What is Application Management?

Application management concerns the deployment and updating of software, as well as customization of for actual use, in other words all the activities required to make an application ready for use. Initially, software installation packages must be deployed on host machines, however, we frequently encounter the need to update software due to security flaws, bugs or new features.

It is generally unwise to let every application update itself automatically to the newest version from the internet; we want to decide which version gets installed and also make sure that the load on the network does not impair performance during mass-updates. Equally important is making sure certain applications are not present, especially when they are known to have security issues.

Using CFEngine, you can verify that the software is in a promised state and is properly customized for use.

How can CFEngine help?

CFEngine assists with application management in a number of ways. Following the BDMA lifecycle, we note:

  • Build

    CFEngine can be used to automate the build of packaged software releases using standardized or custom package formats.

  • Deploy

    CFEngine can distribute and install packaged software on any kind of platform.

  • Manage

    CFEngine can start, stop, restart, monitor, and upgrade, and customize software applications.

  • Audit

    CFEngine can monitor and report on packages and patches installed on systems and their versions and status.

Package management

Application management is simple today on most operating systems due to the introduction ofpackage systems.

All major operating systems now have some sort of package management system, e.g. RPM for Linux, and MSI for Windows. However, their capabilities and methods vary greatly. Moreover, the packages they need to install have to be made available to the hosts that need them and the package manager has to be executed at the right time and place. This is where CFEngine assists.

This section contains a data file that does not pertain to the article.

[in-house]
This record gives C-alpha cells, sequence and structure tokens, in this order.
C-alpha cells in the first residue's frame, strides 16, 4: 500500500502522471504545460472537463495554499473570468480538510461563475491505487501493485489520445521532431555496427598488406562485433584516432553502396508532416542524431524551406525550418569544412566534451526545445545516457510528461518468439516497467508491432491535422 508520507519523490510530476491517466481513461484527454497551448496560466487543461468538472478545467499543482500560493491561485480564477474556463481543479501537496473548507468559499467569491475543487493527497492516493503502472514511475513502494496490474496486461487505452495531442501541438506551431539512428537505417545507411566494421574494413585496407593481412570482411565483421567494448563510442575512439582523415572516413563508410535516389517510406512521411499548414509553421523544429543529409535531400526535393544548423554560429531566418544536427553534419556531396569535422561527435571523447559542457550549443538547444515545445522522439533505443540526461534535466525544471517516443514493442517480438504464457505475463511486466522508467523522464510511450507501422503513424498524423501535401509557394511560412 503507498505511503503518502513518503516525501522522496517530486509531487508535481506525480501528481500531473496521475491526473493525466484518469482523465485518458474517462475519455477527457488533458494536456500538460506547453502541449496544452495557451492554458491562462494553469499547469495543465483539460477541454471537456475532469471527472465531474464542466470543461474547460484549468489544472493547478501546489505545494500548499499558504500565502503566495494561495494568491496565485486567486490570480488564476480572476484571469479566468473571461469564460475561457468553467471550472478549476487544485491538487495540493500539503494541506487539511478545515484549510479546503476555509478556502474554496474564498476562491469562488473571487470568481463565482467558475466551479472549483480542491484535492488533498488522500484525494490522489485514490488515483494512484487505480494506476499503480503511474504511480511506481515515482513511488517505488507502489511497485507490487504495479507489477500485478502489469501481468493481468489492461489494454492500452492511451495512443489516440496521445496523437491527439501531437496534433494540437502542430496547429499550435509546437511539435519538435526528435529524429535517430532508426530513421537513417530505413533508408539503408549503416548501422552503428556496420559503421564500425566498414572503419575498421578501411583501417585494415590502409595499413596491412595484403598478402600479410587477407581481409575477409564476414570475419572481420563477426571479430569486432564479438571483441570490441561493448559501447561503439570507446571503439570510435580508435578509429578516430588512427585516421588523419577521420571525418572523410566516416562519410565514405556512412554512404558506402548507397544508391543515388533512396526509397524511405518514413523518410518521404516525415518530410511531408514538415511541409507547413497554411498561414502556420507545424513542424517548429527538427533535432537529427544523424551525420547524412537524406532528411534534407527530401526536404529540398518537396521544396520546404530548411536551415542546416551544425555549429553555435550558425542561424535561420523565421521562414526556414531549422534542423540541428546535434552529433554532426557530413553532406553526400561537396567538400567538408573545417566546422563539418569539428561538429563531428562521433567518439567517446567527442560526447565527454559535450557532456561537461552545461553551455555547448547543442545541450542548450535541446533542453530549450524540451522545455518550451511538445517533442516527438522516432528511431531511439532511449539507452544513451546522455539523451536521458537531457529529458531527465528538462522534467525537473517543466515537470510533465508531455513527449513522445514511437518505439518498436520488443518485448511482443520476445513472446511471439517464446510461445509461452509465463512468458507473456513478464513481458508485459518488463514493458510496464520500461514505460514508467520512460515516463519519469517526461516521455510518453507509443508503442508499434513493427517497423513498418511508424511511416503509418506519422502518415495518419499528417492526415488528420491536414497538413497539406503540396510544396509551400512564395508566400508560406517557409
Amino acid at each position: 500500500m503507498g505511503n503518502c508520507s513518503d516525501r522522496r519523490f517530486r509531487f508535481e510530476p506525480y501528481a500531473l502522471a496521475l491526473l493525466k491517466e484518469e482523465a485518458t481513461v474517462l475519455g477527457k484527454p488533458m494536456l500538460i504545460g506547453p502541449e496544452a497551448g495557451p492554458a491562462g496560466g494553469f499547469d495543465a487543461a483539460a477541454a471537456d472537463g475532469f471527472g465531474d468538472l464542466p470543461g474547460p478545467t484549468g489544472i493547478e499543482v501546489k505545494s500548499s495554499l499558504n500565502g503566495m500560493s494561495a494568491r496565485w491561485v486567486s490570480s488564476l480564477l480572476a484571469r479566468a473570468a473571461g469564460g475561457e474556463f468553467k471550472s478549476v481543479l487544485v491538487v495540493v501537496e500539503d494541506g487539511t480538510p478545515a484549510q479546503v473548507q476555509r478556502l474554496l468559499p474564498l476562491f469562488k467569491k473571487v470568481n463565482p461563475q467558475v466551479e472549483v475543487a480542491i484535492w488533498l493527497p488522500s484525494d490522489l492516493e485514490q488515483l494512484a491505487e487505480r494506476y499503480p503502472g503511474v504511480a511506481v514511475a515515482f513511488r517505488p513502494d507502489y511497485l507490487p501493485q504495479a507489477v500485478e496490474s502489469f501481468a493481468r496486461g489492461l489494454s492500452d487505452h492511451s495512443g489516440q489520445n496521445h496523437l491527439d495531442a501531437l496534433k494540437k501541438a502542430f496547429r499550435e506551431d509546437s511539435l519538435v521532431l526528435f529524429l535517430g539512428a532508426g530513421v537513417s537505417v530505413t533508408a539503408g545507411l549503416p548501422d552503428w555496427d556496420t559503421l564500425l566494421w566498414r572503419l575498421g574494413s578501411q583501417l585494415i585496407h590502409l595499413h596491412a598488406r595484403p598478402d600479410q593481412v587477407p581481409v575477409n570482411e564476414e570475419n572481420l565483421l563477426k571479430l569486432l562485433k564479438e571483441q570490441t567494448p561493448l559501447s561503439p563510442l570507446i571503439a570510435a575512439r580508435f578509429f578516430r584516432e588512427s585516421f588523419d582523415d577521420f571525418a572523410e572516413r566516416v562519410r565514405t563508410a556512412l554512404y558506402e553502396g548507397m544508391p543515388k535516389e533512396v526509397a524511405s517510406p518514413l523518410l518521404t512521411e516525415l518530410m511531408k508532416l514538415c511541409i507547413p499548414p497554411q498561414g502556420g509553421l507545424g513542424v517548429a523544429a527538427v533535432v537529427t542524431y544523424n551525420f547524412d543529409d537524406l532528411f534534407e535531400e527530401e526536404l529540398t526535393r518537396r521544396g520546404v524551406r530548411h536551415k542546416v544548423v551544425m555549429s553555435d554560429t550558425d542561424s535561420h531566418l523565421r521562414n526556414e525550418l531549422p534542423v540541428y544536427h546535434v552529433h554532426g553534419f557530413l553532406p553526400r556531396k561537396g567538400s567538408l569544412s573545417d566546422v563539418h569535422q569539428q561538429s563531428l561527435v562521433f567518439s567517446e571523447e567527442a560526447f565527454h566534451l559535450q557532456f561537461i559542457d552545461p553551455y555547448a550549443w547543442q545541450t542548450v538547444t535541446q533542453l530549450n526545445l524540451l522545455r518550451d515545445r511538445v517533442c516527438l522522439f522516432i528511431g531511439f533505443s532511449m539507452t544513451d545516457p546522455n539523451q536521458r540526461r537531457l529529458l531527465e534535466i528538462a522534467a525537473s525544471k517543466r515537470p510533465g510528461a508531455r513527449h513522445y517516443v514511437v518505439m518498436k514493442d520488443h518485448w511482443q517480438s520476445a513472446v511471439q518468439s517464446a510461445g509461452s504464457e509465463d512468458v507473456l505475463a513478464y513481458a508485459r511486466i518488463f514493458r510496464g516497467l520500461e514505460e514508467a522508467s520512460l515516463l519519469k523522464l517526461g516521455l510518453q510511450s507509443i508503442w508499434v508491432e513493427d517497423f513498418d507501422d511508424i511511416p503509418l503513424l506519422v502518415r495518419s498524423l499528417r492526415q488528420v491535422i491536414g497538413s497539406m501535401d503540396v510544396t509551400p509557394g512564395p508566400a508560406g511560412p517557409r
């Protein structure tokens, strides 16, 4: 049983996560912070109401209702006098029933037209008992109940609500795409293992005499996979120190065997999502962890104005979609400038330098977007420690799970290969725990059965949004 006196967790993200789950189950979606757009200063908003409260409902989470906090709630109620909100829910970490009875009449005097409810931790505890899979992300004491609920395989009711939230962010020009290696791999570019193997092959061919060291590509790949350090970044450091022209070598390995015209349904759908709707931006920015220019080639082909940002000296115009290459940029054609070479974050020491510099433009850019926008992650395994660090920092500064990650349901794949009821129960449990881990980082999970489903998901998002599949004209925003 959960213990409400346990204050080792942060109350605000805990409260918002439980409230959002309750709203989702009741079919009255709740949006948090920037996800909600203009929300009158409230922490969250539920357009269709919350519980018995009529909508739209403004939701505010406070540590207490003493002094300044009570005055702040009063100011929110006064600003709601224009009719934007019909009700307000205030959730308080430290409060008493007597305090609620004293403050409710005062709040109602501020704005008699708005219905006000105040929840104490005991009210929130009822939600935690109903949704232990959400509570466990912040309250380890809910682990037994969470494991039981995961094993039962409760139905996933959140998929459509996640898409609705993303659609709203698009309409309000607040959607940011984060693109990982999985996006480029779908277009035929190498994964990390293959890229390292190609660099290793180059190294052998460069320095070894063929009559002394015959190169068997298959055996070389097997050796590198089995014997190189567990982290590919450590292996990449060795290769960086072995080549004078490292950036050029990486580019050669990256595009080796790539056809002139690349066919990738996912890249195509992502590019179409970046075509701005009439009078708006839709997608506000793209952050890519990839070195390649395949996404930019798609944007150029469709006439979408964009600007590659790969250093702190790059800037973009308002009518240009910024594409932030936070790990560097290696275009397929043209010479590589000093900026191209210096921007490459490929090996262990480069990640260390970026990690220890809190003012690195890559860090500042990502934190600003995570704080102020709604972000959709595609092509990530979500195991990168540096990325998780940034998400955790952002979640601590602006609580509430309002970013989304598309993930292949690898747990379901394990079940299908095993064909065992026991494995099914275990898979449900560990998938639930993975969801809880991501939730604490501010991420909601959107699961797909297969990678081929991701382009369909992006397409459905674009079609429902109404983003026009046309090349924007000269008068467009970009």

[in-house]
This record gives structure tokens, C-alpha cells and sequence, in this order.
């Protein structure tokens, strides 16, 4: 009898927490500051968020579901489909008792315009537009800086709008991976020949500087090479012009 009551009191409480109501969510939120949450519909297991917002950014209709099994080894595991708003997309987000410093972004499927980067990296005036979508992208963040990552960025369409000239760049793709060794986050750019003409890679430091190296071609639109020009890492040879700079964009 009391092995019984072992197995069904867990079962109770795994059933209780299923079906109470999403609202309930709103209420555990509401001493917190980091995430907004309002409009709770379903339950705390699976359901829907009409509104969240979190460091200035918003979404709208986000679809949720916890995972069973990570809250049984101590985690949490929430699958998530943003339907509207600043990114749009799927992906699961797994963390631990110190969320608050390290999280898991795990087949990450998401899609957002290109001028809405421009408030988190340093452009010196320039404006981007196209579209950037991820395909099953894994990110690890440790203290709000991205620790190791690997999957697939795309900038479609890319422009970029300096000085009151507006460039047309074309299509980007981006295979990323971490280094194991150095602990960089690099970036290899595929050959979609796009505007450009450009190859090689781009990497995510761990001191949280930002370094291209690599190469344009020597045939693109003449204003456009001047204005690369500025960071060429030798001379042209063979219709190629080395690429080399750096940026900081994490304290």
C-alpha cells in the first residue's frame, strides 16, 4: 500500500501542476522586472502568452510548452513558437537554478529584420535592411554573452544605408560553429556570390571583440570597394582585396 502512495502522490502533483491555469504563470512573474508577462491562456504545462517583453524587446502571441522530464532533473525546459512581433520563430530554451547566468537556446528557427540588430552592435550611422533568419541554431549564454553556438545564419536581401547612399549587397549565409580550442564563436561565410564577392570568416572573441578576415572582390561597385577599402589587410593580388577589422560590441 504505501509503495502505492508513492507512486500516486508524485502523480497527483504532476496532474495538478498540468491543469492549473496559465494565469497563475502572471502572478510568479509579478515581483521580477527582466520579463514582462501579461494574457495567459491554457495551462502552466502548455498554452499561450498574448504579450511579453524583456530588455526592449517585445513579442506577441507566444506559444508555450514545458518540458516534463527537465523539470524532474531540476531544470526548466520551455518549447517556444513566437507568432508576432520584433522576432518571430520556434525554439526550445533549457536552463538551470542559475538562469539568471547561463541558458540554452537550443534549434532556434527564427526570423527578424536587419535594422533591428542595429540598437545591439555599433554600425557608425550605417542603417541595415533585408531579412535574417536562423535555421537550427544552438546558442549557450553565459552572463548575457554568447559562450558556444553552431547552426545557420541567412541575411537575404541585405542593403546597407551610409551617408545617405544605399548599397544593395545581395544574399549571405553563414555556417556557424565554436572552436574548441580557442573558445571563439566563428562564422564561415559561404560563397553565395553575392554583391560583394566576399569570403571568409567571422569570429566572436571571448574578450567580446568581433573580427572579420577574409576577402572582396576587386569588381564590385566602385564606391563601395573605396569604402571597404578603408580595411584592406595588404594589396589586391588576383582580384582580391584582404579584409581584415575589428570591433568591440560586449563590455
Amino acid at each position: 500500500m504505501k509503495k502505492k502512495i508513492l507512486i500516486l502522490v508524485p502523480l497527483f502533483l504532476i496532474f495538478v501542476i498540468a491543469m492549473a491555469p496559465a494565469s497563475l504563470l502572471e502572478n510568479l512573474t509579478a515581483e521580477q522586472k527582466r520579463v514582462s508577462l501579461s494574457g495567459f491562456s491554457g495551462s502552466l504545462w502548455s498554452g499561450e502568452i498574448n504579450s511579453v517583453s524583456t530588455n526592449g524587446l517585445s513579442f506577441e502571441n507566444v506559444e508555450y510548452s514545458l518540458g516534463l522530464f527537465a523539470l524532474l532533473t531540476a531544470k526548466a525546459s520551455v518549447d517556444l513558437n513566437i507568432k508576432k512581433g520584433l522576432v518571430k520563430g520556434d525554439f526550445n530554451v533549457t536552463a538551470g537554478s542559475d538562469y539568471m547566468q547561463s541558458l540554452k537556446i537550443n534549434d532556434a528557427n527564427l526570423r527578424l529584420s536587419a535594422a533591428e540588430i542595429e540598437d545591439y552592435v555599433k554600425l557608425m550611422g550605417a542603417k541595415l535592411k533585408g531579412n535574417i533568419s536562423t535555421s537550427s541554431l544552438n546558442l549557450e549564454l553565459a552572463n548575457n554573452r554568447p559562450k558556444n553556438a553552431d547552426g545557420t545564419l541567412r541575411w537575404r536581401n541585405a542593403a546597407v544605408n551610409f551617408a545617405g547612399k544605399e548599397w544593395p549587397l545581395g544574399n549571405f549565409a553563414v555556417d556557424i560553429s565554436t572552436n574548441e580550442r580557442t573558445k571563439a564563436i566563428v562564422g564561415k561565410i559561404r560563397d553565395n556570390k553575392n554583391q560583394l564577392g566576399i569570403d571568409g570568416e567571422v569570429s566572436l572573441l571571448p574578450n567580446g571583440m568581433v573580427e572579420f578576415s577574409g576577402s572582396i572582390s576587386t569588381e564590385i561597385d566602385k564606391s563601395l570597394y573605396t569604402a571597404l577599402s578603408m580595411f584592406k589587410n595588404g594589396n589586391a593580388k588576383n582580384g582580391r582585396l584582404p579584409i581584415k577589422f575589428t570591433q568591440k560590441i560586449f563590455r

Some package managers support online automatic access of online repositories and can download data from the network. Others have to have packages copied to local storage first. CFEngine can work with both types of system to integrate software management.

  • CFEngine communicates with the system using its own standards to utilize the approach suitable for that software system.

  • Custom software repositories can be made, and CFEngine's agents can perform this distribution by collecting software packages to local storage and then installing from there.

When software packages are available on local storage, CFEngine can check whether they are already installed, and if so, which version and architecture are installed. This, in turn, can be verified against the policy for the software — should it indeed be installed, updated or removed?

Using the CFEngine standard library, agents know how to talk to the native package manager to query information and get the system into the desired state.

CFEngine can edit configuration files in real time to ensure that applications are customized to local needs at all times.

Enterprise Software Reporting

In commercial releases of CFEngine, the state of software installation is reported centrally and is easily accessible through the Knowledge Map.

Commercial editions of CFEngine also support querying Windows machines for installed MSI packages and thus allows for easy software deployment in heterogeneous Unix and Windows environments.

Integrated software installation

CFEngine gives complete freedom to users, so there are many ways to design a system that achieves a desired software end-state. Consider the following example setup which ensures that one particular application is up to date on all hosts. The procedure below is very similar to the way that commercial CFEngine editions update.

Rather than using an OS-specific package repository, like yum, we create a universal approach using CFEngine's distribution and installation promises.

We first look at the example on an RPM system, then we show the modifications required to handle Windows instead. The examples use body parts from the standard library.